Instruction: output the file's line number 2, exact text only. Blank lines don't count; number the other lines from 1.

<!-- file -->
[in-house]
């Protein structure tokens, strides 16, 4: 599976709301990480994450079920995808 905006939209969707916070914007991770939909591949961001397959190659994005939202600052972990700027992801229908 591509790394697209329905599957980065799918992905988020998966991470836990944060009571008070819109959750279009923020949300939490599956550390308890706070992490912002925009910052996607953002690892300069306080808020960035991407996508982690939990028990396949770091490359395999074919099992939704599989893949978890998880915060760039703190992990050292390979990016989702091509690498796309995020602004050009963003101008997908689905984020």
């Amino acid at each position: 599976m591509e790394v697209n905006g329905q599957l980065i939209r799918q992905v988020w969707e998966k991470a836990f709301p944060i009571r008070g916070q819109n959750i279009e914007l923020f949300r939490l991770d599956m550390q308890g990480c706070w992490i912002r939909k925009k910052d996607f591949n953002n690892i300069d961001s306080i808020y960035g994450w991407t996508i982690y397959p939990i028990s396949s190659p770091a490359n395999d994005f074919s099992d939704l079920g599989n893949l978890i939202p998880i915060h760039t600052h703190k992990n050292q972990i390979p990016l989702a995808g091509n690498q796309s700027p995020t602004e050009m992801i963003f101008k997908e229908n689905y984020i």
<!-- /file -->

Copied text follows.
């Protein structure tokens, strides 16, 4: 599976709301990480994450079920995808 905006939209969707916070914007991770939909591949961001397959190659994005939202600052972990700027992801229908 591509790394697209329905599957980065799918992905988020998966991470836990944060009571008070819109959750279009923020949300939490599956550390308890706070992490912002925009910052996607953002690892300069306080808020960035991407996508982690939990028990396949770091490359395999074919099992939704599989893949978890998880915060760039703190992990050292390979990016989702091509690498796309995020602004050009963003101008997908689905984020």